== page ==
I am also planting some succulent pots and wreathes, and planting on some birdhouse roofs.

The Swedish ivy hanging baskets are next. They missed their re-potting last year and just received a topdressing of new soil, so they will get a complete overhaul now.

The hanging tomato baskets are sown as are the petunias, and other basket flowers and various perennials. Also some herbs that need the additional time to germinate.

Somewhere I have put my seed potatoes that will go into feed bags again this year. I can get three years planting use out of those bags so it is a win win.

Onions are in as are the peas and beets. We are trying a white beet this year so no using the water for dyeing cloth! They promise to be a sweeter beet so can't wait to try them.

This is the time of year I wander around and take cuttings from everything. The angel trumpets have been blooming all winter in the greenhouse and I have taken some starts from them. If they look really pretty I will be offering them at Farmers Market this summer.

I need to find some more novelty planters to fill with succulents. And when it warms a bit more we will be making more hypertufa creations. Besides the troughs and pots I want to try the draped towel and doily containers. (more about that later, hopefully)

Sunday, Betsy took me to Home Depot and I purchased some replacement grape plants for the grape arbor. You may recall past pictures of the grape arbor with the hammock hanging below. What a wonderful place for a nap and being able to reach up and pluck ripe grapes is so decadent! Anyway, over the years because of lax pruning and tending, we have lost the green and purple table grapes. All that is left growing are the champagne and the concord grape. So Home Depot had their grape plants out so I purchased the replacements. If the rain and wind ever stops I will venture out to dig holes and plant them.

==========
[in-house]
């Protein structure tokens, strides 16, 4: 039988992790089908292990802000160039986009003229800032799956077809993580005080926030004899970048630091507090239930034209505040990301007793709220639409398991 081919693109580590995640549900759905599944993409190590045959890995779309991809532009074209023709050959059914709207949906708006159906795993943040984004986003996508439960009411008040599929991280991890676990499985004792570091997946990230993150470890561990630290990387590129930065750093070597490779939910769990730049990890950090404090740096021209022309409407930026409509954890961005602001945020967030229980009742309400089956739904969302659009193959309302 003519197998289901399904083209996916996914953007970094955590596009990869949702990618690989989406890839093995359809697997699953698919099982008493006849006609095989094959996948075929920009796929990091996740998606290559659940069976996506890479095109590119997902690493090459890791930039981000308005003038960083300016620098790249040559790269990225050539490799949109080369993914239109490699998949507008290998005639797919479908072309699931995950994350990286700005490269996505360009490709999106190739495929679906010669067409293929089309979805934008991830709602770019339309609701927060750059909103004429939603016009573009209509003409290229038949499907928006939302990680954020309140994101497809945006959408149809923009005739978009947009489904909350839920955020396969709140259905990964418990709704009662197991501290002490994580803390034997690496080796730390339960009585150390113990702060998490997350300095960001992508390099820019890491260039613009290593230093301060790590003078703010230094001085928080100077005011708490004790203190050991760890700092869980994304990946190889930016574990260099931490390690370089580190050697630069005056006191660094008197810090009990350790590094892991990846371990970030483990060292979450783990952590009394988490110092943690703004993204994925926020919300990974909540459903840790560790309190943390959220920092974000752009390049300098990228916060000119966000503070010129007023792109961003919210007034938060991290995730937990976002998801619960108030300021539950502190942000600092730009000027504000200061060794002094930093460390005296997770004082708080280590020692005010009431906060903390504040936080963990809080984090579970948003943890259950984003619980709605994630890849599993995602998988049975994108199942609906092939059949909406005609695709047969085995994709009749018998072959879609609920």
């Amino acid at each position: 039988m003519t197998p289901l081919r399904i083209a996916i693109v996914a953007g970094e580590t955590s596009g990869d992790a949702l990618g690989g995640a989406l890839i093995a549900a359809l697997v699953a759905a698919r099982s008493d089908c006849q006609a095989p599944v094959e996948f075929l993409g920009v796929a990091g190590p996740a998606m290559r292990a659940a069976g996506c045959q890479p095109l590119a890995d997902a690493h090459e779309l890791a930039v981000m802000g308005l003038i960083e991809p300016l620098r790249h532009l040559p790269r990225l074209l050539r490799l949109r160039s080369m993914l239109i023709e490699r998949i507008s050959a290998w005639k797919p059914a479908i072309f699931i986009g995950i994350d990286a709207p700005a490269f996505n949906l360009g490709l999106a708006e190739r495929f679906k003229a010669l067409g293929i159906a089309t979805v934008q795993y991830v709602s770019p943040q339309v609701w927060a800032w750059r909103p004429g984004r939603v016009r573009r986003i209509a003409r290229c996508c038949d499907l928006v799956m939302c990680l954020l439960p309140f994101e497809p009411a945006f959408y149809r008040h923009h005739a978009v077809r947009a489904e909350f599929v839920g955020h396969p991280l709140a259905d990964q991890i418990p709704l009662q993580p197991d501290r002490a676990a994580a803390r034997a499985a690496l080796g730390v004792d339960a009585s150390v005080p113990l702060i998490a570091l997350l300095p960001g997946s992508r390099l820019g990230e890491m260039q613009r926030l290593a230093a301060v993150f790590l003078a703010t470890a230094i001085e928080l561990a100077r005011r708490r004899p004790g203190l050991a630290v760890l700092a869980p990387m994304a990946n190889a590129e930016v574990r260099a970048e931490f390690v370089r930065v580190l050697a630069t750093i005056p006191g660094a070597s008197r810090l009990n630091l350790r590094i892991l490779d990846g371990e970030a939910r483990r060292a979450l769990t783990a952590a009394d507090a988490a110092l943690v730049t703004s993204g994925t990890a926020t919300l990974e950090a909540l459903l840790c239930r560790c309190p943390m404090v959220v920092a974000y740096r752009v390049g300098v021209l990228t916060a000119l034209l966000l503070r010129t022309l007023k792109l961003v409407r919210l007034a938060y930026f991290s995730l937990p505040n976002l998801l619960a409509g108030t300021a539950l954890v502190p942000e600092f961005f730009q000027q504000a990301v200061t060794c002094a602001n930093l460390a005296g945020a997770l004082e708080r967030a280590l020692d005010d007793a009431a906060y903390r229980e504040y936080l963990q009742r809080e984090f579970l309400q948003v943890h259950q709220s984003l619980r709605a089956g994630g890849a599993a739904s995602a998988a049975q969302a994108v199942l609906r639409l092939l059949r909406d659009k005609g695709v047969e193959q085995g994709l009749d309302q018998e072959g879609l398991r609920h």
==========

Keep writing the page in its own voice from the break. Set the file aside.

If I have time I want to go over all the houseplants and repot, prune, and rejuvenate them. This will probably be done right before I set them out in the shady area off the back porch for summer. They really benefit from being outdoors for those months before frost comes round again.

So off I go to do some work in the greenhouse.
It's always warm and moist in there and I love the sound of the rain pounding overhead.

My own little piece of the tropics!

Saturday, February 25, 2017

Looking Towards Spring

I know it will come

It does so every year.

But this year I need to convince myself.

As with years behind me, there have not been glimpses of the coming Spring.

Grey remains of summers blooms in the flowerbeds.

Brown soggy patches of lawn.

Not this year.

Like layers of ancient glaciers, the first snow of the year is still here.

Instead of melting away, it has piled, showing every storm of winter.

Removing it has been tough.

we have run out of room.

It spills over fences onto the front lawn.

It has become a shroud around and behind the mailboxes.

The driveway no longer accommodates three cars wide.

It has buried the tether ball hanging from its pole. It has encroached up the sides of the RV.

It has drowned itself in the pond and raised the level up past the shoreline.

The chickens no longer want out of their dry confines. They can no longer scratch through and find ground.

Even our dogs no longer enjoy running outside to chase the squirrels and birds. We have to shovel a way out for them with each new snowfall. Or they will high center.

It just never melted between storms. It just kept accumulating.

But now it has started to melt. Now that means a different problem.

All that melted snow has to go somewhere. And it has.

Taking out driveways, over running creek beds. Flooding basements and garages and shops.

And the potholes! I have not seen them so widespread as this year.

But it is melting, and soon it will be gone.

And grey will green up.

And brown, mushy will turn firm and colored.

New life will emerge.

Thank goodness for Spring!

We have waited an eternity for you!

Thursday, December 8, 2016

These Are A Few Of My Favorite Things.. What Are Yours?

Just finished up with my last vintage and handcraft show for the year.

So now I can focus on Christmas and the family.

Thanks you guys for all your support and help in my endeavors at Farmers Market and all the shows you packed and unpacked and got me to!

As I am sitting here in the office, looking out thru the sunroom windows, I am eternally grateful for a roof over my head.

It is absolutely freezing! About 12° but feels like 2° with the wind.
The chickens are going to stay in their house for a bit longer today I think!